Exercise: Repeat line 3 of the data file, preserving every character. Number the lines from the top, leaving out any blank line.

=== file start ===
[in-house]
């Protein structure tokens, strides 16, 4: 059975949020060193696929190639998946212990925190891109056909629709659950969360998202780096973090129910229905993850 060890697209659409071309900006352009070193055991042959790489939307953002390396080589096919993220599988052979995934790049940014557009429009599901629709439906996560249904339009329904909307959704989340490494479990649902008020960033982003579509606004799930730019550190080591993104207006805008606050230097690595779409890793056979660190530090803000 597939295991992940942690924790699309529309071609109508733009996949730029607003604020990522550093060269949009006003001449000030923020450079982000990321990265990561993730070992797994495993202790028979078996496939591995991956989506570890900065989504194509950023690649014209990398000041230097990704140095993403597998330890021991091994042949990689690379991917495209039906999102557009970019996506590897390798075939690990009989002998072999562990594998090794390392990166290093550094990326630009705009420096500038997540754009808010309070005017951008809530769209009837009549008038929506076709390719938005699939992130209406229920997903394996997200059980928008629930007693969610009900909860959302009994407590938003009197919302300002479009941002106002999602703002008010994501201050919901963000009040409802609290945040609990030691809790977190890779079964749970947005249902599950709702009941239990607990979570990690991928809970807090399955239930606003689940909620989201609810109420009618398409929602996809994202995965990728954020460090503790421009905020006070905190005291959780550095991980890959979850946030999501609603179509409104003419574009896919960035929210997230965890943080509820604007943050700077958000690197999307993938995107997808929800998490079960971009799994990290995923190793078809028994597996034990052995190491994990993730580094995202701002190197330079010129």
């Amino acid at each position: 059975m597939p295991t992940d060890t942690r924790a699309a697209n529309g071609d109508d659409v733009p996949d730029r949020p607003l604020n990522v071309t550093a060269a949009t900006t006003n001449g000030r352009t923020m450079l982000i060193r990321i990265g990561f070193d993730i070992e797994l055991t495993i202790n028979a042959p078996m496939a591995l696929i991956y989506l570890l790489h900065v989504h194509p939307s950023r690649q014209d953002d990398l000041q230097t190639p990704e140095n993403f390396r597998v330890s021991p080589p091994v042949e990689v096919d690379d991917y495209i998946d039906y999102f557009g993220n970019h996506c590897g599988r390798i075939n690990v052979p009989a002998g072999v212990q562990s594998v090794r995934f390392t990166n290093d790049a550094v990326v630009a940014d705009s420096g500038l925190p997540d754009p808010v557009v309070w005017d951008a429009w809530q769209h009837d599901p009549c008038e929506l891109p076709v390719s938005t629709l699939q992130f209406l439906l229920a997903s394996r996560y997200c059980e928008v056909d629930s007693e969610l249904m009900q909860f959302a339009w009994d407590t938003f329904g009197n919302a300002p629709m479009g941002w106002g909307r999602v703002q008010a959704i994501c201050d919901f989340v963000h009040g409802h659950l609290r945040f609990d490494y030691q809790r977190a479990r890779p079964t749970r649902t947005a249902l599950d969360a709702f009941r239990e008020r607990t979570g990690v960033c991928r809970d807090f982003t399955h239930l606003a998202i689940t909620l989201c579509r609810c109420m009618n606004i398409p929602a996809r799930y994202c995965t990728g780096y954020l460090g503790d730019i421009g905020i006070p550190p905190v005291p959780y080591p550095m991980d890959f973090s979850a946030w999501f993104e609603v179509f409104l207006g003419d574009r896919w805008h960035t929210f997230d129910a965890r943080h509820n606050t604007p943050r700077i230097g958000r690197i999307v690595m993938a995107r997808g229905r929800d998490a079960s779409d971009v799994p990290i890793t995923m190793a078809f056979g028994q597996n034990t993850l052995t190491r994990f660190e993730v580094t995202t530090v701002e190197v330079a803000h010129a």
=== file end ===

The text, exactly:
């Amino acid at each position: 059975m597939p295991t992940d060890t942690r924790a699309a697209n529309g071609d109508d659409v733009p996949d730029r949020p607003l604020n990522v071309t550093a060269a949009t900006t006003n001449g000030r352009t923020m450079l982000i060193r990321i990265g990561f070193d993730i070992e797994l055991t495993i202790n028979a042959p078996m496939a591995l696929i991956y989506l570890l790489h900065v989504h194509p939307s950023r690649q014209d953002d990398l000041q230097t190639p990704e140095n993403f390396r597998v330890s021991p080589p091994v042949e990689v096919d690379d991917y495209i998946d039906y999102f557009g993220n970019h996506c590897g599988r390798i075939n690990v052979p009989a002998g072999v212990q562990s594998v090794r995934f390392t990166n290093d790049a550094v990326v630009a940014d705009s420096g500038l925190p997540d754009p808010v557009v309070w005017d951008a429009w809530q769209h009837d599901p009549c008038e929506l891109p076709v390719s938005t629709l699939q992130f209406l439906l229920a997903s394996r996560y997200c059980e928008v056909d629930s007693e969610l249904m009900q909860f959302a339009w009994d407590t938003f329904g009197n919302a300002p629709m479009g941002w106002g909307r999602v703002q008010a959704i994501c201050d919901f989340v963000h009040g409802h659950l609290r945040f609990d490494y030691q809790r977190a479990r890779p079964t749970r649902t947005a249902l599950d969360a709702f009941r239990e008020r607990t979570g990690v960033c991928r809970d807090f982003t399955h239930l606003a998202i689940t909620l989201c579509r609810c109420m009618n606004i398409p929602a996809r799930y994202c995965t990728g780096y954020l460090g503790d730019i421009g905020i006070p550190p905190v005291p959780y080591p550095m991980d890959f973090s979850a946030w999501f993104e609603v179509f409104l207006g003419d574009r896919w805008h960035t929210f997230d129910a965890r943080h509820n606050t604007p943050r700077i230097g958000r690197i999307v690595m993938a995107r997808g229905r929800d998490a079960s779409d971009v799994p990290i890793t995923m190793a078809f056979g028994q597996n034990t993850l052995t190491r994990f660190e993730v580094t995202t530090v701002e190197v330079a803000h010129a």